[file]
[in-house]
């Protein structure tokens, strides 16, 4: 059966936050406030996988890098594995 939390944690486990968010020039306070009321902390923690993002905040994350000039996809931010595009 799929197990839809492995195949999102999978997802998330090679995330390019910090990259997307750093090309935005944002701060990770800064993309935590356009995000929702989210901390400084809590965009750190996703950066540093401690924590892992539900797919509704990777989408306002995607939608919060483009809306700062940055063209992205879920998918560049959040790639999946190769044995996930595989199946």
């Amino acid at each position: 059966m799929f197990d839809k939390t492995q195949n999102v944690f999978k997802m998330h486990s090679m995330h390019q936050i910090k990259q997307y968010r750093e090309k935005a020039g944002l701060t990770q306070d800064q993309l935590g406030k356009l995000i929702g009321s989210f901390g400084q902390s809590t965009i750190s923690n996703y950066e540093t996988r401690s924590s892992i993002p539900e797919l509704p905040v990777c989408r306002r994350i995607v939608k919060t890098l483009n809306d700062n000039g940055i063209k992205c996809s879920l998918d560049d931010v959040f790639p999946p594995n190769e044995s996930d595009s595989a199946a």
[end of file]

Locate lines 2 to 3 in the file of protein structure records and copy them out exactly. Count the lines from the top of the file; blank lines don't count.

């Protein structure tokens, strides 16, 4: 059966936050406030996988890098594995 939390944690486990968010020039306070009321902390923690993002905040994350000039996809931010595009 799929197990839809492995195949999102999978997802998330090679995330390019910090990259997307750093090309935005944002701060990770800064993309935590356009995000929702989210901390400084809590965009750190996703950066540093401690924590892992539900797919509704990777989408306002995607939608919060483009809306700062940055063209992205879920998918560049959040790639999946190769044995996930595989199946």
């Amino acid at each position: 059966m799929f197990d839809k939390t492995q195949n999102v944690f999978k997802m998330h486990s090679m995330h390019q936050i910090k990259q997307y968010r750093e090309k935005a020039g944002l701060t990770q306070d800064q993309l935590g406030k356009l995000i929702g009321s989210f901390g400084q902390s809590t965009i750190s923690n996703y950066e540093t996988r401690s924590s892992i993002p539900e797919l509704p905040v990777c989408r306002r994350i995607v939608k919060t890098l483009n809306d700062n000039g940055i063209k992205c996809s879920l998918d560049d931010v959040f790639p999946p594995n190769e044995s996930d595009s595989a199946a």